My response to two questions from Harold Brooks (via Twitter).
My general impression of these questions:
These are both valid, well considered, observations/disputes of my hypothesis/premise (and/or implications thereof). If we are to theorize the jet stream as the puppetmaster of ALL storms then we need to be able to reconcile/explain these observations.
1) Observation that most (or, at least, many) thunderstorms (and storms in general) initiate far from jet stream. (The most prominent example being, IMO, hurricanes.)
First a disclaimer:
My thinking is incomplete (and, possibly, in its infancy) on this issue.
Consider the possibility that observed jet stream is just the main flow that has many tributaries (like a river), many of which are largely or complete invisible to us, either because they are very high (running along boundary between troposphere and stratosphere [and/or tropopause]) or simply because they are subtle (or both).
I know that this isn’t, maybe, the most satisfying answer to your question, but it’s the best I can do at this time.
2) Observation that the season of strongest jet, winter, is also season with least thunderstorms.
I consider this observation to be consistent with and even confirming of my hypothesis. But understanding how and why I feel this way might best be understood after reading chapters 4 and 5 of my book. I’ll just say that the JS tends to follow (or, more specifically, grow into) paths of differentness. (This activity causes storms to pull more H2O higher in the atmosphere.) However, these paths of differentness originate in the lower troposphere during periods of calm weather. During the winter there is so much general disturbance in the atmosphere that long, straight, high quality paths of differentness (these are more commonly referred to as “inversion” layers) are unable to form in the lower troposphere. During the spring, however, there are periods of peaceful and relatively warm weather conditions that allow the formation of long, straight, high quality paths of differentness (“inversion layers”). At the same time (for reasons that are not 100% clear to me) there is a general lack of alternate paths of differentness in the upper troposphere. Consequently the JS starts to follow a path lower and lower in the troposphere. If and when it does find its way to one of these newer paths of differentness in the lower troposphere there can be a relatively rapid growth of JS, resulting in large amounts of energy flowing out of upper JS, causing Tstorms and, sometimes, tornadoes.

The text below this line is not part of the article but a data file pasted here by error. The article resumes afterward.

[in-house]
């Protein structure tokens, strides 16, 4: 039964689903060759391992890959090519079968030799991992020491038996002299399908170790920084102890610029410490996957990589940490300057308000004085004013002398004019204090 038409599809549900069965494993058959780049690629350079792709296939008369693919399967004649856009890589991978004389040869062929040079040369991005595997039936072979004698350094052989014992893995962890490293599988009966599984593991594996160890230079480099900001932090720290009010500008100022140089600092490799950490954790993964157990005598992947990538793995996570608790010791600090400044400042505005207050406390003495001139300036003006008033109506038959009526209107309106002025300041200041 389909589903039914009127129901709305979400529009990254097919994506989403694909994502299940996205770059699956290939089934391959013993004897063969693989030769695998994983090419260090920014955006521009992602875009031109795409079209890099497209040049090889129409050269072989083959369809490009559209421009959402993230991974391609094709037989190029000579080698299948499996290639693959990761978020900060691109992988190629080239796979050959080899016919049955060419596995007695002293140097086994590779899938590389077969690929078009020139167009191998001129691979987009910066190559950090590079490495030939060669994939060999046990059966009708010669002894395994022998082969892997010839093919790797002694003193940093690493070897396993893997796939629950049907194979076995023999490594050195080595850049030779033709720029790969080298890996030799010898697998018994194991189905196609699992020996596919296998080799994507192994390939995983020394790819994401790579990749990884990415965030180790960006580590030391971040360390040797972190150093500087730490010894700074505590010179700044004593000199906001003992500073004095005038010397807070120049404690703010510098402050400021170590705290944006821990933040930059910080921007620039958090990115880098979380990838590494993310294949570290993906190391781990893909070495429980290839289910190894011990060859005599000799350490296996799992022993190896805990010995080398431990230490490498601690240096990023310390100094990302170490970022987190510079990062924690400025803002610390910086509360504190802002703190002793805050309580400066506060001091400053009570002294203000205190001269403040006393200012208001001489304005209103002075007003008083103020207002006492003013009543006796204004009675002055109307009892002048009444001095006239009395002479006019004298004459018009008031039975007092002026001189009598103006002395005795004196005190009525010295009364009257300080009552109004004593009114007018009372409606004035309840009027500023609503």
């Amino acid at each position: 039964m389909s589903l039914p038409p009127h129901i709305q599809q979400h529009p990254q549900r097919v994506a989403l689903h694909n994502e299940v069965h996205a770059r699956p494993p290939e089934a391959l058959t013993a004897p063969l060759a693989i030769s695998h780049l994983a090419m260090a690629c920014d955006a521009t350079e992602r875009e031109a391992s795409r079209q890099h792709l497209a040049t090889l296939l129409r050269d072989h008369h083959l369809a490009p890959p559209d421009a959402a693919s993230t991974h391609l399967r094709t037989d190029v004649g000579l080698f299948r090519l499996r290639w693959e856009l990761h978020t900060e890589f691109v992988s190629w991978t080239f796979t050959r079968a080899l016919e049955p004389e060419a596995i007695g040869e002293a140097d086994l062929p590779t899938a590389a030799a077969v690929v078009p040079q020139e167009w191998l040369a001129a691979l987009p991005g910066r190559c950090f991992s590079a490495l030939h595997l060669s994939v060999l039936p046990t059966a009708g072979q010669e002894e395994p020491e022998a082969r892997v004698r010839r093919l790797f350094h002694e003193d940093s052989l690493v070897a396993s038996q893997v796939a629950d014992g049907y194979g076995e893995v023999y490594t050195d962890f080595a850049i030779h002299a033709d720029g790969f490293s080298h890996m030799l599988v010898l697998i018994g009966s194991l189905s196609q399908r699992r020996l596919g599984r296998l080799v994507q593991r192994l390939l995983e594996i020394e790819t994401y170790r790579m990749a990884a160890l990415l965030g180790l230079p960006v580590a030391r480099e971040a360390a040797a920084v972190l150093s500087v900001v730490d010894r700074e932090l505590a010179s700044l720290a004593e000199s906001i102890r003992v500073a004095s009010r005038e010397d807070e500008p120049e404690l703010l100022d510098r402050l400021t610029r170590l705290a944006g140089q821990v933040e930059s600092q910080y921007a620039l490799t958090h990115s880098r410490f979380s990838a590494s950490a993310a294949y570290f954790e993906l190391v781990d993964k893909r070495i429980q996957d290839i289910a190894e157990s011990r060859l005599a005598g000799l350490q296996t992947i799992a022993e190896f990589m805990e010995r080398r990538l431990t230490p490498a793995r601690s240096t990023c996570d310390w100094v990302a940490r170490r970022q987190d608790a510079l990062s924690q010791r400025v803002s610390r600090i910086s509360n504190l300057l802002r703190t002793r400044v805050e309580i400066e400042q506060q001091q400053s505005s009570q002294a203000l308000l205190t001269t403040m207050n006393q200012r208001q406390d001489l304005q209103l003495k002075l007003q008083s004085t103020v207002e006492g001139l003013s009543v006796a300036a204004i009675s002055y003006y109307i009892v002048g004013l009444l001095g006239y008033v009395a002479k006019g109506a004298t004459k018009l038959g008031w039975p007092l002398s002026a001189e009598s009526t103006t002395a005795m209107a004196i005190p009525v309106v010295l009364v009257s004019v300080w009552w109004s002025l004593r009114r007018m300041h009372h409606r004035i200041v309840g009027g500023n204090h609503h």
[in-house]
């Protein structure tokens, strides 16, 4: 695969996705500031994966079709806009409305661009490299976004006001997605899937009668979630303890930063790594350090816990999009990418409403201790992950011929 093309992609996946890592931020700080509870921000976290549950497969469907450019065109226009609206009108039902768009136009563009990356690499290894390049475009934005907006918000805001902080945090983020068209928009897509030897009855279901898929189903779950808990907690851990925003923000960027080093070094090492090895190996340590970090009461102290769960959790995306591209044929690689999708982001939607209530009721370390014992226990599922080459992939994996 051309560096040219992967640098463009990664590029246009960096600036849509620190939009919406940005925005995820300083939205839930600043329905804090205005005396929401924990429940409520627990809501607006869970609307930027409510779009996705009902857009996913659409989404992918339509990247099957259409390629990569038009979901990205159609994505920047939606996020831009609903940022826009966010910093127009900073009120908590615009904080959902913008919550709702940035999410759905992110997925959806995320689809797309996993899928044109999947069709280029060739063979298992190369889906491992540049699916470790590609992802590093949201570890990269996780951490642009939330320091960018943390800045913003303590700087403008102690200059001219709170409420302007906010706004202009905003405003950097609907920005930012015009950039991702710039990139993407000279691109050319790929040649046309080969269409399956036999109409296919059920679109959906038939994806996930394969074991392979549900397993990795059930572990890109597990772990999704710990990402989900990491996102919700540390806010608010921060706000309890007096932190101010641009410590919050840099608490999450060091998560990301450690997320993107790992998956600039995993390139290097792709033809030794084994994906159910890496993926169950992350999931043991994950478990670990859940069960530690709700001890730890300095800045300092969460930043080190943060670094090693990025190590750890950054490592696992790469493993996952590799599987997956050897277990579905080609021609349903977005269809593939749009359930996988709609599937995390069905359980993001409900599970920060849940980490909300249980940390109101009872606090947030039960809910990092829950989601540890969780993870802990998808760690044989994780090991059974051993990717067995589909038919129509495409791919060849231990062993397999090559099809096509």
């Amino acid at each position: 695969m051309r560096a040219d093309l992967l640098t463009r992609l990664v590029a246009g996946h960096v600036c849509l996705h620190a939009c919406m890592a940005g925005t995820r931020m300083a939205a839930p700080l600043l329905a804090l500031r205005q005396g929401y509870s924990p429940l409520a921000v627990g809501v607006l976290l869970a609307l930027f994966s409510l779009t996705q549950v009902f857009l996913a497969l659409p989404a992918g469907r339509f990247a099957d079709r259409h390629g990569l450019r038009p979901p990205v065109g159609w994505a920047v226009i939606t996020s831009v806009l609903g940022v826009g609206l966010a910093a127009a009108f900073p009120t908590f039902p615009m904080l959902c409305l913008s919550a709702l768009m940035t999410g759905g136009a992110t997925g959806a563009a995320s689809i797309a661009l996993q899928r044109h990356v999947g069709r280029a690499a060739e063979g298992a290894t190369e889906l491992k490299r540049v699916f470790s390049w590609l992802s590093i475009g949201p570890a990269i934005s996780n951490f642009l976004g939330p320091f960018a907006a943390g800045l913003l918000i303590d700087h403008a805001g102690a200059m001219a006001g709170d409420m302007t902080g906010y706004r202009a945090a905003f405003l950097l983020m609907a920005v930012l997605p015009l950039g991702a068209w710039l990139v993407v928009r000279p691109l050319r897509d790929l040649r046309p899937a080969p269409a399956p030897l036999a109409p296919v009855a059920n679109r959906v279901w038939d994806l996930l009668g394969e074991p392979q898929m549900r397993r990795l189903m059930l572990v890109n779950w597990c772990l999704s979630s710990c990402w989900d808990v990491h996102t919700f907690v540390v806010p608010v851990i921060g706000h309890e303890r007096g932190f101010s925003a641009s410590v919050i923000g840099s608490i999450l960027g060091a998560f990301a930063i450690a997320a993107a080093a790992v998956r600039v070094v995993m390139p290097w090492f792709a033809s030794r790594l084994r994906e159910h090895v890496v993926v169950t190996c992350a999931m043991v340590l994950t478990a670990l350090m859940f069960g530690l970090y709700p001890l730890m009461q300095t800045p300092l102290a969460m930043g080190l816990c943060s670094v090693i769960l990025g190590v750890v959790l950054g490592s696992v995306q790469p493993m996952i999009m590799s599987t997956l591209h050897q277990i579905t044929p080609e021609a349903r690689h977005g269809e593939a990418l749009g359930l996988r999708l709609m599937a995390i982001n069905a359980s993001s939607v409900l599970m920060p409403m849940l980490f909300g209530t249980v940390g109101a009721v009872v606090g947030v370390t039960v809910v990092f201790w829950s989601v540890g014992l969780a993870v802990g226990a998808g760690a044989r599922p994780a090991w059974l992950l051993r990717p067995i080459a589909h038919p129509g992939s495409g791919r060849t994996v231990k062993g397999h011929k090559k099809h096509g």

I’m not saying I have it all figured out. And to get a better understanding of what I mean by phrases like, “paths of differentness,” and “growth of jet stream (Vplasm), and concepts like the jet stream being the source of energy I can only point you toward my book. But even there it is still sketchy. All of this is still a work in progress.
Keep in mind that the convection model (the assumption that moist air is lighter and convects up through dry air) was refuted in my mind a long time ago (2 or 3 years ago). In considering alternative models I had to be sure that my alternative model explained the things that the convection model seemed to explain 1) uplift and 2) how/why moisture gets high in our atmosphere. And it also had to explain other phenomena, like storms and tornadoes. By invoking atmospheric H2O as being instrumental in how the jet stream achieves structure and structure as being instrumental as to how the jet stream achieves atmospheric flow I feel as though I’m making progress toward a more parsimonious general model.
Thanks for such well considered questions.